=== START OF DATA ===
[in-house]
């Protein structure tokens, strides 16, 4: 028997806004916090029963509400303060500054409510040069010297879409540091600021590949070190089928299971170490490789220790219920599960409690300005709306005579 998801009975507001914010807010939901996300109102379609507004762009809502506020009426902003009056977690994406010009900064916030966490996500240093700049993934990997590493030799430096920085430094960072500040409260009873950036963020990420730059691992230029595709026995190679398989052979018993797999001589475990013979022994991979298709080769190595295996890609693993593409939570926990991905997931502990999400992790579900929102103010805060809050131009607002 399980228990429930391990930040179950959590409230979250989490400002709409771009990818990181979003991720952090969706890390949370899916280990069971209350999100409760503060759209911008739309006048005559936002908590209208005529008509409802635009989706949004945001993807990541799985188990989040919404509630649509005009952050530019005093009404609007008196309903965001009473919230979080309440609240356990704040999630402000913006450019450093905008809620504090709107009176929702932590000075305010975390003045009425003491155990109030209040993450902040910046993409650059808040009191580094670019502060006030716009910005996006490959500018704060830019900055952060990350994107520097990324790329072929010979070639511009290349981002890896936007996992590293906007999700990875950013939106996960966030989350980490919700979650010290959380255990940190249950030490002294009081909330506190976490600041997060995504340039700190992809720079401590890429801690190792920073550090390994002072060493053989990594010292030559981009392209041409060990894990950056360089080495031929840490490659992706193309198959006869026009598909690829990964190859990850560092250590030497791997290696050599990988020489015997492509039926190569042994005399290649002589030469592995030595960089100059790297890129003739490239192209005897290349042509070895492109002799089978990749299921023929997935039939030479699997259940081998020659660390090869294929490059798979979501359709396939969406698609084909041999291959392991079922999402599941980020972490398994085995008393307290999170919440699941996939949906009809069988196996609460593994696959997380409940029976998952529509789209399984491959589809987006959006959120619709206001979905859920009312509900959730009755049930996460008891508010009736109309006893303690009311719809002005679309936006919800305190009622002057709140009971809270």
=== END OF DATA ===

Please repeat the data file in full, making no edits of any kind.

[in-house]
């Protein structure tokens, strides 16, 4: 028997806004916090029963509400303060500054409510040069010297879409540091600021590949070190089928299971170490490789220790219920599960409690300005709306005579 998801009975507001914010807010939901996300109102379609507004762009809502506020009426902003009056977690994406010009900064916030966490996500240093700049993934990997590493030799430096920085430094960072500040409260009873950036963020990420730059691992230029595709026995190679398989052979018993797999001589475990013979022994991979298709080769190595295996890609693993593409939570926990991905997931502990999400992790579900929102103010805060809050131009607002 399980228990429930391990930040179950959590409230979250989490400002709409771009990818990181979003991720952090969706890390949370899916280990069971209350999100409760503060759209911008739309006048005559936002908590209208005529008509409802635009989706949004945001993807990541799985188990989040919404509630649509005009952050530019005093009404609007008196309903965001009473919230979080309440609240356990704040999630402000913006450019450093905008809620504090709107009176929702932590000075305010975390003045009425003491155990109030209040993450902040910046993409650059808040009191580094670019502060006030716009910005996006490959500018704060830019900055952060990350994107520097990324790329072929010979070639511009290349981002890896936007996992590293906007999700990875950013939106996960966030989350980490919700979650010290959380255990940190249950030490002294009081909330506190976490600041997060995504340039700190992809720079401590890429801690190792920073550090390994002072060493053989990594010292030559981009392209041409060990894990950056360089080495031929840490490659992706193309198959006869026009598909690829990964190859990850560092250590030497791997290696050599990988020489015997492509039926190569042994005399290649002589030469592995030595960089100059790297890129003739490239192209005897290349042509070895492109002799089978990749299921023929997935039939030479699997259940081998020659660390090869294929490059798979979501359709396939969406698609084909041999291959392991079922999402599941980020972490398994085995008393307290999170919440699941996939949906009809069988196996609460593994696959997380409940029976998952529509789209399984491959589809987006959006959120619709206001979905859920009312509900959730009755049930996460008891508010009736109309006893303690009311719809002005679309936006919800305190009622002057709140009971809270």